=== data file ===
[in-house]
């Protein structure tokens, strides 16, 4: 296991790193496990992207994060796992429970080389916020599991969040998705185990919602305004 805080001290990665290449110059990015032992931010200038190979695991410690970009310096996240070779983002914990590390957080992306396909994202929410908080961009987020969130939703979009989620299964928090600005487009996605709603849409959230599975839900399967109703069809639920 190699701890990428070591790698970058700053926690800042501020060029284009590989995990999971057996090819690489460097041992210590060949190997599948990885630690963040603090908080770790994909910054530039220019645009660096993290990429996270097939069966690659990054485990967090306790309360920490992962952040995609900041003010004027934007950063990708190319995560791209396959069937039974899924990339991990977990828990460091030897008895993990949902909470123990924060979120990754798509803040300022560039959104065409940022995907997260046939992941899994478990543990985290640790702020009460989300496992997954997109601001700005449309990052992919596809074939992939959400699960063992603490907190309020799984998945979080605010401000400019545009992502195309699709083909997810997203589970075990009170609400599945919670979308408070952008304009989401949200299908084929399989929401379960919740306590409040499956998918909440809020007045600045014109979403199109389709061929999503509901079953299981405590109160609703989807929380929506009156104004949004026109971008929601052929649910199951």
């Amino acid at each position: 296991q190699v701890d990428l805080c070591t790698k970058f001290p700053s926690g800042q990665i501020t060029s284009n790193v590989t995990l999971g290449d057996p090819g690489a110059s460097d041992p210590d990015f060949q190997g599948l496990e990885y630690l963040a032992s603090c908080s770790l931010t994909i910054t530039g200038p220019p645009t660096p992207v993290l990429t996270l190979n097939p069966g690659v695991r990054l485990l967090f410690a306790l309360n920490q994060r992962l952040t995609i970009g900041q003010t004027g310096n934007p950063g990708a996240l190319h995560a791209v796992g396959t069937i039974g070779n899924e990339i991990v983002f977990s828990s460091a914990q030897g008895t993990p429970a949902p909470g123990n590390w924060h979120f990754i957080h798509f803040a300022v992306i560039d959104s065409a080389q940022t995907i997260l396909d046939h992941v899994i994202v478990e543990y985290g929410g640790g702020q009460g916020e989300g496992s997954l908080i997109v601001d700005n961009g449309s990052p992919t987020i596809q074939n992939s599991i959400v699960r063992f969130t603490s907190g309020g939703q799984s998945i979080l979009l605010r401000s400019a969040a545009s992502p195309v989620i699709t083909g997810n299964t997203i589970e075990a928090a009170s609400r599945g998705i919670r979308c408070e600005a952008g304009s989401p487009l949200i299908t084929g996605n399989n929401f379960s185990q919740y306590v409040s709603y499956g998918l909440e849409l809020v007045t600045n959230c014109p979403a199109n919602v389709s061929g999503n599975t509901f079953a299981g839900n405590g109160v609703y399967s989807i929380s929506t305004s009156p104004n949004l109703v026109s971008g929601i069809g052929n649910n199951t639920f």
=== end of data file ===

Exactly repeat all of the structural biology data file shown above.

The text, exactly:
[in-house]
């Protein structure tokens, strides 16, 4: 296991790193496990992207994060796992429970080389916020599991969040998705185990919602305004 805080001290990665290449110059990015032992931010200038190979695991410690970009310096996240070779983002914990590390957080992306396909994202929410908080961009987020969130939703979009989620299964928090600005487009996605709603849409959230599975839900399967109703069809639920 190699701890990428070591790698970058700053926690800042501020060029284009590989995990999971057996090819690489460097041992210590060949190997599948990885630690963040603090908080770790994909910054530039220019645009660096993290990429996270097939069966690659990054485990967090306790309360920490992962952040995609900041003010004027934007950063990708190319995560791209396959069937039974899924990339991990977990828990460091030897008895993990949902909470123990924060979120990754798509803040300022560039959104065409940022995907997260046939992941899994478990543990985290640790702020009460989300496992997954997109601001700005449309990052992919596809074939992939959400699960063992603490907190309020799984998945979080605010401000400019545009992502195309699709083909997810997203589970075990009170609400599945919670979308408070952008304009989401949200299908084929399989929401379960919740306590409040499956998918909440809020007045600045014109979403199109389709061929999503509901079953299981405590109160609703989807929380929506009156104004949004026109971008929601052929649910199951």
């Amino acid at each position: 296991q190699v701890d990428l805080c070591t790698k970058f001290p700053s926690g800042q990665i501020t060029s284009n790193v590989t995990l999971g290449d057996p090819g690489a110059s460097d041992p210590d990015f060949q190997g599948l496990e990885y630690l963040a032992s603090c908080s770790l931010t994909i910054t530039g200038p220019p645009t660096p992207v993290l990429t996270l190979n097939p069966g690659v695991r990054l485990l967090f410690a306790l309360n920490q994060r992962l952040t995609i970009g900041q003010t004027g310096n934007p950063g990708a996240l190319h995560a791209v796992g396959t069937i039974g070779n899924e990339i991990v983002f977990s828990s460091a914990q030897g008895t993990p429970a949902p909470g123990n590390w924060h979120f990754i957080h798509f803040a300022v992306i560039d959104s065409a080389q940022t995907i997260l396909d046939h992941v899994i994202v478990e543990y985290g929410g640790g702020q009460g916020e989300g496992s997954l908080i997109v601001d700005n961009g449309s990052p992919t987020i596809q074939n992939s599991i959400v699960r063992f969130t603490s907190g309020g939703q799984s998945i979080l979009l605010r401000s400019a969040a545009s992502p195309v989620i699709t083909g997810n299964t997203i589970e075990a928090a009170s609400r599945g998705i919670r979308c408070e600005a952008g304009s989401p487009l949200i299908t084929g996605n399989n929401f379960s185990q919740y306590v409040s709603y499956g998918l909440e849409l809020v007045t600045n959230c014109p979403a199109n919602v389709s061929g999503n599975t509901f079953a299981g839900n405590g109160v609703y399967s989807i929380s929506t305004s009156p104004n949004l109703v026109s971008g929601i069809g052929n649910n199951t639920f």